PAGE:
‘Finding Teo’: Australian author Marjorie Morrissey writes about another ‘lost’ child of the Greek Civil War era

During the Greek Civil War more than 50,000 people died and more than 500,000 Greeks were displaced from their homes. 24,000 children left the country for unknown destinations. By the end of November 1950, 172 unaccompanied children had arrived in Australia.

“How do you find someone in a country that was ravaged by war last century?”
The answer lies in Marjorie Morrissey’s book, “Finding Teo”. The story is a constant back and forth travel in time and place between contemporary Australia and Greece of the post-Civil War period and follows the efforts of a modern Australian family to find a boy lost during those years.
The search took a long time because no one was talking about “Teo” anymore, as his fate became a ‘guilty’ secret.
As the author, Marjorie Morrisey, explains to Neos Kosmos, the book is a fictional work created towards her 2020 Master of Applied Arts and Humanities at the University of Canberra.
Having started her career as an English and Drama teacher, her dream has always been to manage to write her own book. “I spent a fair bit of my life instilling a love of literature, in others, but I’d always hoped that I’d get the time to write and I was lucky enough to be in Canberra, where there was a master of arts in research programme. That was a great place for me to write this book, because I was able to take it slowly, get used to the research world and be guided by university teachers who were also writers”, the author says.

Civil War displaced people in temporary shelters. Epirus, 1947-1948. Photo: Benaki Museum Photographic Archives/Voula Theochari Papaioannou

At the time she started working on her thesis, the refugee issue had again become a global issue with the mass exodus from Syria in 2015, forcing many of the world’s nations to a crossroad as to how to deal with the crisis. Her own family history of migration from Ireland also gave her pause as to the relationship between civil wars and migration. This inspired the central idea of her book.
“I was writing this book and reflecting that, at that time [after the Greek Civil War], Australia and other countries had such a generous approach to refugees. So that rang some resonance with me. And the other, I suppose, piece of the puzzle, was that my own family on the Irish side had had come to Australia via trauma in the 19th century and this might not be the same, but my imagination did go there, to the link that civil war has been such a source of migration forever, but also such a source of trauma forever”.
As Ms Morrissey explains, without wanting to appear preachy, she aims to send a wider message regarding the refugee issues today.
“One aspect of Greek culture that I have always loved is this tendency to integrate others. And the book is a reminder that there have been times in history when Australia has been very good at that. I think in terms of refugees nationally it’s about remembering that Australia was an inclusive country and I hope we can become more inclusive as we go.”

The author, Marjorie Morrissey. Photo: Supplied

What impressed me while reading the book “Seeking Theo” was how aptly it captures not only the Greek culture but also the very mentality of the Greek family, with repeated references to traditional foods and deserts, specific words and phrases that were used in a very appropriate manner, typical habits of Greeks at the table, the feast and their interaction with others in general.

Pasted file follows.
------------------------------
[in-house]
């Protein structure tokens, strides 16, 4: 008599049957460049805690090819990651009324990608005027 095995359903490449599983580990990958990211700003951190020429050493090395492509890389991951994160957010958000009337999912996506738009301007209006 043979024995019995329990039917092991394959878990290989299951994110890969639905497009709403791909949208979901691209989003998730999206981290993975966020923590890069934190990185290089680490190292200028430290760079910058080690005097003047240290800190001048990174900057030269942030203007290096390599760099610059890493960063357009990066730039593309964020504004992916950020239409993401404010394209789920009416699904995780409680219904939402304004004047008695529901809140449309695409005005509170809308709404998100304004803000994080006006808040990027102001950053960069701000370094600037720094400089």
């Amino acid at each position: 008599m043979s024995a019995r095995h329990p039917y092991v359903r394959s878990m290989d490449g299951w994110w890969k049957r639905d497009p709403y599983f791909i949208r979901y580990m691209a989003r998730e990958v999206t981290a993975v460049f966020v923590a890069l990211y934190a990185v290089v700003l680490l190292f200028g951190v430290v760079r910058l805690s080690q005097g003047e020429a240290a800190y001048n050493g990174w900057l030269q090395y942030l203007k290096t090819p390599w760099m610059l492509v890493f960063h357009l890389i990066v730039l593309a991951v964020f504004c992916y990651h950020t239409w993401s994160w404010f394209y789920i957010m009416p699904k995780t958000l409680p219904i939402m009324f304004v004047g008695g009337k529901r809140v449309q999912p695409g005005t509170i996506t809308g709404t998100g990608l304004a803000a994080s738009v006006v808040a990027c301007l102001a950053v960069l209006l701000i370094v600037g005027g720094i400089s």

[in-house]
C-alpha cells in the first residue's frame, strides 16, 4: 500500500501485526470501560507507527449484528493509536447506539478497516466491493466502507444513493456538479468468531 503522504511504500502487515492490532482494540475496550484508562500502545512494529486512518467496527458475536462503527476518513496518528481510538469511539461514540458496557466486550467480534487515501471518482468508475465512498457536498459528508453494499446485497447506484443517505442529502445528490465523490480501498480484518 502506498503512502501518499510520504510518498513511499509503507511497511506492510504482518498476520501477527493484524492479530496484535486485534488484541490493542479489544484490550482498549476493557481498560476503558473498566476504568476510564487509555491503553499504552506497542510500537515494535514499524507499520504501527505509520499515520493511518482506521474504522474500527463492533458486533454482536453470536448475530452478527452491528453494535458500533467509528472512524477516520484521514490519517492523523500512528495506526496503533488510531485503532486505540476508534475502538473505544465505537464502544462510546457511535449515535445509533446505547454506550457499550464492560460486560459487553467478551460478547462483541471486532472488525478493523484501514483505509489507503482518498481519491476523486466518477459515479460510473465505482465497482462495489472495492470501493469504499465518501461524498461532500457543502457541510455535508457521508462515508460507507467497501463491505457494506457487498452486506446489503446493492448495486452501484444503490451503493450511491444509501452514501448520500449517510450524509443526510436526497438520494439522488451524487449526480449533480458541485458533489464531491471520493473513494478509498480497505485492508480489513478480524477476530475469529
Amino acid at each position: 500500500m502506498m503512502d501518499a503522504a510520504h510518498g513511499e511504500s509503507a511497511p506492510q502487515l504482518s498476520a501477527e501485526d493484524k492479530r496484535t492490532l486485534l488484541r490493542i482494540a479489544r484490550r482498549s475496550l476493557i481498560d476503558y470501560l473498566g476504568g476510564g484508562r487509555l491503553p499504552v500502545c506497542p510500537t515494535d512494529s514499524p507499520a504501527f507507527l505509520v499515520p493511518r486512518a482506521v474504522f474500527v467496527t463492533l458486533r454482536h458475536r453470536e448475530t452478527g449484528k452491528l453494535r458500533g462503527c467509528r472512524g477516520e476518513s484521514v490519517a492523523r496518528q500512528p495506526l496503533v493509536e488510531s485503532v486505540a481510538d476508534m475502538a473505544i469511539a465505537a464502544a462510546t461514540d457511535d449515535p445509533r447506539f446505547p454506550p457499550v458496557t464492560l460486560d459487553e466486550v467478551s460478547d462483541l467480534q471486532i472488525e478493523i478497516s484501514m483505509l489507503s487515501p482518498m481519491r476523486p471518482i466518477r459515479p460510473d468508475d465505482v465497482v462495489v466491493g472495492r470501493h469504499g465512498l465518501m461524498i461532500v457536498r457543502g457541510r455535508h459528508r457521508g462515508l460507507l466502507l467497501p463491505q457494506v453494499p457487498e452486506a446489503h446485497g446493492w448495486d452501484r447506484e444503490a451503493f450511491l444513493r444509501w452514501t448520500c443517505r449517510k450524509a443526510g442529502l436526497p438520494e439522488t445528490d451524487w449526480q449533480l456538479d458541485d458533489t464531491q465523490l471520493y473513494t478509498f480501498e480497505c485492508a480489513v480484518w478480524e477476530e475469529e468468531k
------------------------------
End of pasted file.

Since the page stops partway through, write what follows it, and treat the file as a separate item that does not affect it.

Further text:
“I was lucky enough to be able to travel to Greece and visit many places there. I was at festivals and fairs, socialising with people, connecting with them and even a large part of the book was written in Greece. I spent the whole day absorbing as much as I could of the Greek life and at night I would put on paper all the experience and the feeling I had gained,” says Ms Morrissey.
The whole book is imbued with the warmth and realism of the characters who win you over immediately to the extent that they feel like family.
“During the writing of the book, I consulted some Greek friends who gave me some very good advice. What I was very interested in was to show great respect and real love for the characters. So, I treated them as if they were dear family members and I think I finally succeeded.”

By the end of November 1950, 172 children had arrived unaccompanied to Australia. Photo: Benaki Museum Photographic Archives/Voula Theochari Papaioannou

What made it difficult for Ms. Morrissey when writing the book was, as she says, its topic. “It was very difficult to write about such a sad topic. “The loss that every family experience is a very sensitive subject,” she says.
Yet she manages to focus on something bigger than the loss itself and that is the relationships between three generations of women of the same family, as they evolve and are strengthened through the common goal of Teo’s quest.
“And that was one of the reasons I was really keen to set it in the now and to have that three generational construct whereby I’m sure it happens in Greek families, I know it happens in my multi multi-generational racial construct, different generations get different bits of the puzzle from other different generations. And even the grandmother – grandchild relationship can be so different from the grandchild – mother relationship”.
Having recently retired from her day job as an executive, Marjorie Morrissey hopes to be able to keep writing stories in the future. As she confesses, that was her plan since she heard a story from “the master-of-the-tale, Brian Hungerford, about why he gave up the day job and pursued his love of storytelling”.